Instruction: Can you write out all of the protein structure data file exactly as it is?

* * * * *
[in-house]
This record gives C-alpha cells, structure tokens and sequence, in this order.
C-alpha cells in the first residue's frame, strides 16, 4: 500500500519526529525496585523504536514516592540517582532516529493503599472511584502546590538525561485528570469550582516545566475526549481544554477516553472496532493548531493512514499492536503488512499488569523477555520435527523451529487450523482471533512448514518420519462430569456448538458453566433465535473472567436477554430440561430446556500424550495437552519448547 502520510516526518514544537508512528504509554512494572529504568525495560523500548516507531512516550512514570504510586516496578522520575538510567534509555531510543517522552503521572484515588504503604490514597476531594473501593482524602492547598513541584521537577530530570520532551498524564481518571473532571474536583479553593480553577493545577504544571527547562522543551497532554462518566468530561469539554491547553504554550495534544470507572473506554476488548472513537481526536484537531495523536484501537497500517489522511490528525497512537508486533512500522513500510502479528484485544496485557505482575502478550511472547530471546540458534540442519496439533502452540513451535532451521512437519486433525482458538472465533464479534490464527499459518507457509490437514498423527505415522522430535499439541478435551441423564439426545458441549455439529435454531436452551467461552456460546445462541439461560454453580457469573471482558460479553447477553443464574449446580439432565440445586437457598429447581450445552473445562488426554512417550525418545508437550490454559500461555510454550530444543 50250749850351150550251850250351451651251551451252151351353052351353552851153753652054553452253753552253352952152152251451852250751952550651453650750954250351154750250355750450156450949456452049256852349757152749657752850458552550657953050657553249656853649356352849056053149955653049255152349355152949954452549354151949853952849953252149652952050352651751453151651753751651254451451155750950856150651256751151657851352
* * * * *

[in-house]
This record gives C-alpha cells, structure tokens and sequence, in this order.
C-alpha cells in the first residue's frame, strides 16, 4: 500500500519526529525496585523504536514516592540517582532516529493503599472511584502546590538525561485528570469550582516545566475526549481544554477516553472496532493548531493512514499492536503488512499488569523477555520435527523451529487450523482471533512448514518420519462430569456448538458453566433465535473472567436477554430440561430446556500424550495437552519448547 502520510516526518514544537508512528504509554512494572529504568525495560523500548516507531512516550512514570504510586516496578522520575538510567534509555531510543517522552503521572484515588504503604490514597476531594473501593482524602492547598513541584521537577530530570520532551498524564481518571473532571474536583479553593480553577493545577504544571527547562522543551497532554462518566468530561469539554491547553504554550495534544470507572473506554476488548472513537481526536484537531495523536484501537497500517489522511490528525497512537508486533512500522513500510502479528484485544496485557505482575502478550511472547530471546540458534540442519496439533502452540513451535532451521512437519486433525482458538472465533464479534490464527499459518507457509490437514498423527505415522522430535499439541478435551441423564439426545458441549455439529435454531436452551467461552456460546445462541439461560454453580457469573471482558460479553447477553443464574449446580439432565440445586437457598429447581450445552473445562488426554512417550525418545508437550490454559500461555510454550530444543 50250749850351150550251850250351451651251551451252151351353052351353552851153753652054553452253753552253352952152152251451852250751952550651453650750954250351154750250355750450156450949456452049256852349757152749657752850458552550657953050657553249656853649356352849056053149955653049255152349355152949954452549354151949853952849953252149652952050352651751453151651753751651254451451155750950856150651256751151657851352